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Fort Lauderdale Officials Respond To $1.8 Million State Fine For Sewage Spills

The Rio Vista neighborhood was one of several areas in Fort Lauderdale hit by a sewer break in the past couple of months.
Susan Stocker
The Florida Channel
Leon County Judge John Cooper on June 30, 2022, in a screen grab from The Florida Channel.

Pipes in Fort Lauderdale keep breaking--it's been an almost daily reality for many people living and working in the city.

More than 200 million gallons of sewage have spilled from busted pipes in Fort Lauderdale since December.


The state responded to the sewer spills this week. The Florida Department of Environmental Protection fined the city almost two million dollars. That amount is based in part on how much sewage has spilled.

On the South Florida Roundup, host Tom Hudson talked about the issue with WLRN’s Broward County reporter Caitie Switalski and Fort Lauderdale’s deputy city manager Rob Hernandez.

Here's an excerpt of their conversation:

TOM HUDSON: What are the funding options if the city has to pay the state this $1.8 million fine or any fine for that matter? 

ROB HERNANDEZ: Well, if we have to pay the fine, it's either going to have to come out of the Water and Sewer fund or the city's general fund. And again, we believe that $1.8 million will best serve our our local residents and our taxpayers by being reinvested into some of these projects rather than just going in and being deposited into a general fund at the state level. We're not being critical of the state. We understand that they were in the position where they felt that they had to take some sort of action. But we're hopeful that we'll be able to work something out that is slightly different than just the fine. 

CAITIE SWITALSKI: When it comes to the punitive nature of the fine, $1.4 million of the $1.8 million is civil penalties based on how much sewage and how many days the sewage spill went on. I know the city is in the middle of weaning off trying to take money out of those funds [general or Water and Sewer funds] to balance the regular budget. That was a practice leftover from the last city administration. But if the city has to pay part of this fine out of those funds again, have you heard from any residents about that? 

HERNANDEZ: No, we haven't heard from any residents. And certainly I don't think it's going to change the practice. The city commission has made it abundantly clear that we were going to transition away from transferring funds from the Water and Sewer fund into the general fund. The city commission that's currently in office directed the city manager to transition us over a four-year period. They have since directed us to accelerate that transition. And that's something, going into next fiscal year, that we're certainly looking at. If there's an opportunity to return those funds at midyear this year, that's something that our city manager is looking at.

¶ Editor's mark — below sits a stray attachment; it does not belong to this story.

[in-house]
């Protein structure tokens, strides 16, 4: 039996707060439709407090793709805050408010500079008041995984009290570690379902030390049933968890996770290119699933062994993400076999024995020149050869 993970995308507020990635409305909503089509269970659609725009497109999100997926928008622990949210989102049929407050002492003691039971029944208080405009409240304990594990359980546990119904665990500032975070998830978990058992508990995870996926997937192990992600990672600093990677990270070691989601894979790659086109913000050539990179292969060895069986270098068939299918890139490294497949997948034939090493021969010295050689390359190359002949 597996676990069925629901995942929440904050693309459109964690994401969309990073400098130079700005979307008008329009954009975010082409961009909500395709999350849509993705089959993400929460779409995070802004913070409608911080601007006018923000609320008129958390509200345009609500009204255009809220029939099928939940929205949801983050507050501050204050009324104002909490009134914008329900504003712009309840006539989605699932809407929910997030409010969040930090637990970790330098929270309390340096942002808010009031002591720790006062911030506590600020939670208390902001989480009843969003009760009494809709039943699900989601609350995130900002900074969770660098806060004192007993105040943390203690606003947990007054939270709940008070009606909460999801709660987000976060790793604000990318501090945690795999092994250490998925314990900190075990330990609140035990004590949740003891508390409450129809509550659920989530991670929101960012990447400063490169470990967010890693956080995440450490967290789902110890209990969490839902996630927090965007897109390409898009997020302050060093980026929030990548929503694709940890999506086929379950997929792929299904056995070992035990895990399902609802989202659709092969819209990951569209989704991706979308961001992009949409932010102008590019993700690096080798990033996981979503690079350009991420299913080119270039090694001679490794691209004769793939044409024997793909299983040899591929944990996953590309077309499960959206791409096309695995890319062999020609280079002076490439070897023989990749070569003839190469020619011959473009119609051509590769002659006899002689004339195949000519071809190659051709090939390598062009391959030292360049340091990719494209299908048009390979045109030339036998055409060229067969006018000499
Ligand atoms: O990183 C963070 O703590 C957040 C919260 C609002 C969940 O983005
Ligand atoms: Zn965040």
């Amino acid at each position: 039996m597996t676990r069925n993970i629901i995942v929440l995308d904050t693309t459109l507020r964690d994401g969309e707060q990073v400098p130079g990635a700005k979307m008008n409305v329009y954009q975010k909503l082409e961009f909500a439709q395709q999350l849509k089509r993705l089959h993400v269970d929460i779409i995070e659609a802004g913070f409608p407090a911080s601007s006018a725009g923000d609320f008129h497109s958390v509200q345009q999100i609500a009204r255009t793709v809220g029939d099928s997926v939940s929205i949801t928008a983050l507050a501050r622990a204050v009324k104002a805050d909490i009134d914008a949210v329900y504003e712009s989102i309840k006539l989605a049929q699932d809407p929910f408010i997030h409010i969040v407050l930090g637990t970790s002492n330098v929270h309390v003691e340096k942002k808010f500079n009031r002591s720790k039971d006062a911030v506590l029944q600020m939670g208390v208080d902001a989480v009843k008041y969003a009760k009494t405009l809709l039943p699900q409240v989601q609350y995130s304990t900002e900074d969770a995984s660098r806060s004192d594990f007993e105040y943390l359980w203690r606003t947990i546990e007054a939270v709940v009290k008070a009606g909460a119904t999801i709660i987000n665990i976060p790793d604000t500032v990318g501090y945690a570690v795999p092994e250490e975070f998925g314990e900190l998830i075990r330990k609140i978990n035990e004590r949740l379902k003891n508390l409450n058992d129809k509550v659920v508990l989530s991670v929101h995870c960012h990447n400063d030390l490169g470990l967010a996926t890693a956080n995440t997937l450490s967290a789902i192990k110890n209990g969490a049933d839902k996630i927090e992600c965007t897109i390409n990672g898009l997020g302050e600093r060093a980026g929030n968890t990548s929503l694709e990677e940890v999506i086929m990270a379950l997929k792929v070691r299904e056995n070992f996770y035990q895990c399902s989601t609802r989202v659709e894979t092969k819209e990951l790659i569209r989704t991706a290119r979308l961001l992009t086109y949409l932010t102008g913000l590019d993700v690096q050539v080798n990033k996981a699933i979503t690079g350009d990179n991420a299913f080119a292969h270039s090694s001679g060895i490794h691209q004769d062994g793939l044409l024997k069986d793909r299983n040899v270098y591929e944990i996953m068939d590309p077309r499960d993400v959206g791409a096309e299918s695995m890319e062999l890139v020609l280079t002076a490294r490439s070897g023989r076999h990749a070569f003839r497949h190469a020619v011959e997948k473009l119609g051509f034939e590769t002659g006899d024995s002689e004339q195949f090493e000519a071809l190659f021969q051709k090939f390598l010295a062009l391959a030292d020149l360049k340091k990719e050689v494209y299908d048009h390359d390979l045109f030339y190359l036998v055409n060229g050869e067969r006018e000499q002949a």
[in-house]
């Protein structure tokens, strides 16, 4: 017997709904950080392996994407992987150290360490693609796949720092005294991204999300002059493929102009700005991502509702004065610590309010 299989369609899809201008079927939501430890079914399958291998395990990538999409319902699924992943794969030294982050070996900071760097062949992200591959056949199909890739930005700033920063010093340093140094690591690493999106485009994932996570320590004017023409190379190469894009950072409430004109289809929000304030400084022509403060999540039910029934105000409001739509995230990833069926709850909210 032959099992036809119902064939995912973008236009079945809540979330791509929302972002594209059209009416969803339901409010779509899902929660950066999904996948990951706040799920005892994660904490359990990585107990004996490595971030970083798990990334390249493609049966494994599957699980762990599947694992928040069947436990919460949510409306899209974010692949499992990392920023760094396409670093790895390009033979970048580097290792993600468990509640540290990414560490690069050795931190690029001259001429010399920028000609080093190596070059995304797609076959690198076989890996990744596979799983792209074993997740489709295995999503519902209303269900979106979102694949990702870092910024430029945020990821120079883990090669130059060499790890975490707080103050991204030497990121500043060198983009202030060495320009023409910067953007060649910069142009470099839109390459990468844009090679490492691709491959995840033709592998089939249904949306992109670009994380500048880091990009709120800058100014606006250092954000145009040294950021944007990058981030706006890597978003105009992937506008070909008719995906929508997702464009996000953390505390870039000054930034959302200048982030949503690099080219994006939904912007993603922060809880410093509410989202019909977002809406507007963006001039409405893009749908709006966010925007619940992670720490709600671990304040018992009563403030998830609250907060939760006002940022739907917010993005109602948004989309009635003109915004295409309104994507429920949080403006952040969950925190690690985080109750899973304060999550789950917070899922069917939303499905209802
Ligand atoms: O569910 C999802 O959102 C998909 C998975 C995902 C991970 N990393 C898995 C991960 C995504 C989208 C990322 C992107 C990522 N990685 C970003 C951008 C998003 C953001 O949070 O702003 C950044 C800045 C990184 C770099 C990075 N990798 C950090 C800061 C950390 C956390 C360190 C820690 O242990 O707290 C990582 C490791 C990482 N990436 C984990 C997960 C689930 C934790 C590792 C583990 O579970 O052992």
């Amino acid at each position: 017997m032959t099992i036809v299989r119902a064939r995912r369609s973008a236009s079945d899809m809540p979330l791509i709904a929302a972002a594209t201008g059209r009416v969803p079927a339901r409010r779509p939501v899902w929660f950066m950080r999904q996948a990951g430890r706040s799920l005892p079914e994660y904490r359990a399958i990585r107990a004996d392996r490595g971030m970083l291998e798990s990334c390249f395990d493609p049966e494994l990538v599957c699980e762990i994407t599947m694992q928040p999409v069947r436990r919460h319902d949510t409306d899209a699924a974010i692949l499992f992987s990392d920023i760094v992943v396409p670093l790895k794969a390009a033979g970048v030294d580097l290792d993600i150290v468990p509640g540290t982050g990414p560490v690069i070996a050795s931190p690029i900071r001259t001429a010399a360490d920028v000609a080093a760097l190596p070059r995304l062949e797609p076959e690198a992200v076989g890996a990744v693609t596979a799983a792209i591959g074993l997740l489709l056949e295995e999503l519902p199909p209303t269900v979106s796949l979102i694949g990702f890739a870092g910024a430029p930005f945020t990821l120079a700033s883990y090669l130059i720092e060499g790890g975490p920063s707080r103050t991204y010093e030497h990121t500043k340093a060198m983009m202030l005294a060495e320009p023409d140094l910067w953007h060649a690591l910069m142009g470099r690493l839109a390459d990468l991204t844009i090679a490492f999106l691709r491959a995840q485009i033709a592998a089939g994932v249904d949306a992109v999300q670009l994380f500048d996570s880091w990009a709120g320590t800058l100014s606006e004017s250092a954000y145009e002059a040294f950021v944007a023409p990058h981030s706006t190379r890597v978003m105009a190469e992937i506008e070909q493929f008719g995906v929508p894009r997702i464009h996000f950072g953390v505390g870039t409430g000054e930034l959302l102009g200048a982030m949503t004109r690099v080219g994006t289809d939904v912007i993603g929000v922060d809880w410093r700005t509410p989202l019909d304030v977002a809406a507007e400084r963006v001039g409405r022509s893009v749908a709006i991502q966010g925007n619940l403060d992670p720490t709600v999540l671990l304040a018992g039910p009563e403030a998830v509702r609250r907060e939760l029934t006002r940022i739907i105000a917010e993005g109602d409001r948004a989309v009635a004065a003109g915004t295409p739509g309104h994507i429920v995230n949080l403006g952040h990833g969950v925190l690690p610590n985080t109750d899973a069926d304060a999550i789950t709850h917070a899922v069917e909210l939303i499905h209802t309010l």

But I don't think that the fine is going to derail us from making progress. And using your word, "weaning" ourselves off of that budget transfer. We're under clear direction that the funds that are generated by the Water and Sewer fund are going to go back into the necessary improvements that need to be made. And certainly we've been working in that direction for the last couple of years and we will continue to do so.

The transcript of this interview has edited lightly for clarity and brevity.

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Alexander Gonzalez is a recent graduate of the University of Miami. He majored in English and was the the editor-in-chief of The Miami Hurricane newspaper from 2014-15. He was WLRN's digital intern during summer 2015. He subscribes to too many podcasts and can't get away from covering the arts in Miami.
In a journalism career covering news from high global finance to neighborhood infrastructure, Tom Hudson is the Vice President of News and Special Correspondent for WLRN. He hosts and produces the Sunshine Economy and anchors the Florida Roundup in addition to leading the organization's news engagement strategy.